John goes out of his way to be sure we notice how various prophecies of Christ were fulfilled. For example, at his crucifixion the soldiers did not break his legs, “that the scripture should be fulfilled, A bone of him shall not be broken” (John 19:36). John does not comment so explicitly on Christ’s description of himself as the good shepherd. Is this because the reference was already plain enough?
Ezekiel 34 rebukes the shepherds of Israel, “Ye eat the fat, and ye clothe you with the wool, ye kill them that are fed: but ye feed not the flock” (v.3). Because these shepherds have been remiss, God says he will “deliver [his] flock from their mouth” himself. He continues, “I, even I, will both search my sheep and seek them out . . . and gather them from the countries . . . and feed them in a good pasture, and upon the high mountains of Israel shall their fold be . . . And I will set up one shepherd over them” (vv.11-14, 23).
Christ says he is “the good shepherd.” He declares of the current shepherds of Israel, “All that ever came before me are thieves and robbers . . . The thief cometh not, but for to steal, and to kill, and to destroy” whereas he is come “that they might have life” (John 10:8-12). Indeed, he will feed them with his own body. In contrast with the “hireling, [who] seeth the wolf coming, and leaveth the sheep, and fleeth,” he says, “I lay down my life for the sheep” (John 10:12, 15). Christ will also gather “other sheep . . . which are not of this fold . . . and there shall be one fold, and one shepherd” (v.16; compare also Ezek 37:21-4, “one nation . . . one shepherd”).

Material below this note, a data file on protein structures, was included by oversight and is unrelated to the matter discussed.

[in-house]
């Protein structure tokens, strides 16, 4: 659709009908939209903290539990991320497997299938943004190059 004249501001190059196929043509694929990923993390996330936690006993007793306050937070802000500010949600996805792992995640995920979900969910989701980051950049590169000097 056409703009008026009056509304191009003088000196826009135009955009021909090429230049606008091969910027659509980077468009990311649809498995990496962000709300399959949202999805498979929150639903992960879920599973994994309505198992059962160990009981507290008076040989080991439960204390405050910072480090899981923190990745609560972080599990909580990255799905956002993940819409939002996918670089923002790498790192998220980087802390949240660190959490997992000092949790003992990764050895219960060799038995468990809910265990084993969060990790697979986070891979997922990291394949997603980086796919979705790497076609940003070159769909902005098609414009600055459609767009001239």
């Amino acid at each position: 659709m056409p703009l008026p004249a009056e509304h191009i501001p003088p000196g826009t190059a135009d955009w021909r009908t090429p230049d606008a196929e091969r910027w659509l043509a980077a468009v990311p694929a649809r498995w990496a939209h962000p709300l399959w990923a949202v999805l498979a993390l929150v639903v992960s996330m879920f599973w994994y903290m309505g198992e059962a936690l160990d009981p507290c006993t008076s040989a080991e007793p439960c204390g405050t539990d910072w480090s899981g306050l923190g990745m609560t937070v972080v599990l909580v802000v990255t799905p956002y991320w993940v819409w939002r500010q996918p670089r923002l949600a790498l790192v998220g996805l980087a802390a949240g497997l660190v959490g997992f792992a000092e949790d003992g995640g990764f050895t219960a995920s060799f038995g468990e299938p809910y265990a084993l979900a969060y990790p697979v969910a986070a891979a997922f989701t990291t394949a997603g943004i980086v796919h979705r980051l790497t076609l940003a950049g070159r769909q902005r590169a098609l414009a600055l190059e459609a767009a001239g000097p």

A controversy arises after this speech. It could be over his claim that he has power to lay down his life, and to take it again, but could it be just as much over his claim to be the one good shepherd? Shortly after, a group comes to ask him, “How long dost thou make us to doubt? If thou be the Christ, tell us plainly.” Evidently Christ feels he has been quite plain already: “I told you, and ye believed me not . . . because ye are not of my sheep, as I said unto you. My sheep hear my voice, and I know them, and they follow me” (vv.25-7). They take up stones, saying, “thou, being a man, makest thyself God” (vv.31-3). Is it because he claimed, “I and my Father are one” (v.30), or because he said plainly that he was the good shepherd?